The last time a Liberal state government was dealt a smashing defeat at the polls, the Liberal Prime Minister at the time became a dead man walking.
So it’s no surprise opponents of the current Liberal PM, Malcolm Turnbull, are spinning similar implications from the Western Australian government’s obliteration at the weekend.
In 2015, Queensland voters up-ended the tradition of giving a first-term premier another go, and threw out the LNP government led by Campbell Newman – a man sometimes referred to as “Tony Abbott-lite” due to their shared love of austerity measures to balance the budget.
Days later, Mr Abbott faced a revolt in the Coalition party room, where backbenchers fearing a similar rout at the federal election spilled the leadership positions – but no one stepped up to challenge the PM.
It was, however, only a matter of time before Mr Turnbull mustered enough party-room votes to bring on the belated challenge, and win.
Mr Newman’s government suffered a primary vote swing against it of 8.3 per cent. At the weekend, its counterpart in Western Australia appears to have almost doubled that record, losing 15 per cent of its primary vote.
But however hard you look, there’s no obvious connection between the Barnett government’s scorching loss and the Turnbull government.
Challenges out west
Labor at the national level and the unions claim the WA result is due to Mr Turnbull’s “lack of leadership” on penalty rates, even though the issue wasn’t prominent during the election campaign.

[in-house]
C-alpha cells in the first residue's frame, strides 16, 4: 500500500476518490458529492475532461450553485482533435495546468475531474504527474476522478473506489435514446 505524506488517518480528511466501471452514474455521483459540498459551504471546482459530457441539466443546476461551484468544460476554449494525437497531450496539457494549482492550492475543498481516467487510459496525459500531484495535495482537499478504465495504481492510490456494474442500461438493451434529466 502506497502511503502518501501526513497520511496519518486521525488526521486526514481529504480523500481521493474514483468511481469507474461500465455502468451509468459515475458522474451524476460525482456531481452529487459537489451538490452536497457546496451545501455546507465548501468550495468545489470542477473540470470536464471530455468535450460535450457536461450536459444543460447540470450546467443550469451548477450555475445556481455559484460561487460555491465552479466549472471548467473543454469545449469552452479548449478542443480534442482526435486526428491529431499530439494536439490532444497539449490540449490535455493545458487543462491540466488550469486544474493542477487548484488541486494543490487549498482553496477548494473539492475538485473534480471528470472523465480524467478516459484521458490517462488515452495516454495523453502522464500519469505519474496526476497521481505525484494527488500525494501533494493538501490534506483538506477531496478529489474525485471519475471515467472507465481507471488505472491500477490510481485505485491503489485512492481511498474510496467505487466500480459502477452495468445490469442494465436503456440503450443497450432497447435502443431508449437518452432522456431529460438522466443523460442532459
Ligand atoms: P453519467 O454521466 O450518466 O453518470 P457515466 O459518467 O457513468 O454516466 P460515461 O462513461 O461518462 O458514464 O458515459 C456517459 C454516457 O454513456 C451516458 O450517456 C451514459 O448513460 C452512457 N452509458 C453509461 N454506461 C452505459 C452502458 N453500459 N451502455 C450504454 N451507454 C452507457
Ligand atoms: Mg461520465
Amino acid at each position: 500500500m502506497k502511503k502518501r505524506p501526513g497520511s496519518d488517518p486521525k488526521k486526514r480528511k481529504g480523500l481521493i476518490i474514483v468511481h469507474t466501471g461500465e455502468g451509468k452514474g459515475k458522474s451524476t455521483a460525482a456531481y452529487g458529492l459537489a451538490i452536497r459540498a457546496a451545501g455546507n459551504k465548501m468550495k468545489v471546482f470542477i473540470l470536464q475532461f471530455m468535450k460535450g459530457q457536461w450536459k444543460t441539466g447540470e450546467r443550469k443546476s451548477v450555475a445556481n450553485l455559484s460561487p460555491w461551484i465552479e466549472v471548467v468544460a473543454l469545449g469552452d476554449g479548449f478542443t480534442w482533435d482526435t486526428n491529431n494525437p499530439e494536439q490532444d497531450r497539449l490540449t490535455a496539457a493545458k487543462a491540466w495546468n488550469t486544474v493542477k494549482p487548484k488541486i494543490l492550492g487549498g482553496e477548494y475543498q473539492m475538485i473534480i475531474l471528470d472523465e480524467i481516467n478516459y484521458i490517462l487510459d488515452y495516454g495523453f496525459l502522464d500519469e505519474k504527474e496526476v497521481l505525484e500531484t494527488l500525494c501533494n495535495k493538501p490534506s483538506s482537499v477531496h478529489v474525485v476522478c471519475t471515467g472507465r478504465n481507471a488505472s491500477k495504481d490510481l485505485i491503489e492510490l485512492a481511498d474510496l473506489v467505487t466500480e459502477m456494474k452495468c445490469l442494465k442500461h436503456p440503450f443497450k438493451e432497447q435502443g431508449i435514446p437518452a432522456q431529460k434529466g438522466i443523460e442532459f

They would say that, of course, given industrial relations is the issue Labor believes will bring it success at the next federal election.
Yet it’s hard not to conclude the PM is on the nose in WA, given he hardly made an appearance during the campaign, and was conspicuously on the other side of the country on election night.
Then again, Western Australians aren’t fond of east coast politicians at the best of times.
Even if Mr Turnbull can’t be held responsible for the rout of the WA Liberals, there are plenty of implications from the bloodbath that he should be considering.
The main one is the now apparent risk of flirting with One Nation, particularly at the expense of a long-standing relationship with the Nationals.
With an election due within the next 10 months in One Nation’s stronghold of Queensland, it will be a big test for senior Liberal strategists to find a path to electoral success in the state that keeps the Nats on side without risking retaliation from Pauline Hanson in the Senate.
As a result, they’ll keep refusing to rule out further preference deals with One Nation in the hope that Ms Hanson will make that decision for them.
Senate moves mooted
Speaking of the Senate, it was perhaps coincidental that last week’s latest “exclusive” story about the apparent departure of Attorney-General George Brandis from Parliament also provided a detailed description of who will get what when the spoils are reallocated.
As you would expect, some of the PM’s loyal supporters are apparently slated for promotion.
However, two of the Liberal Party’s “young gun” conservatives would also be rewarded, with Finance Minister Mathias Cormann to become government leader in the Senate (essentially the PM’s representative in the other chamber), while Social Services Minister Christian Porter is reportedly likely to become Attorney-General.
Both men are suitably qualified for these roles, so there is no suggestion their promotions would not be on merit.
But it just so happens both are also Western Australian Liberals, with Minister Porter having also served as Treasurer of the state government that was thrown on the pyre last weekend.
Perhaps the very public signal that WA Liberals are being well looked after in the Turnbull ministry was a move by the PM to head off a leadership spill brought on by anxious WA backbenchers wanting a change of leader before the next federal election.
If so, it would be the first smart thing the PM has done in a very long while.
Paula Matthewson was media adviser to John Howard in the early 1990s and then worked for almost 25 years in communication, political and industry advocacy roles. She is now a freelance writer and communication strategist.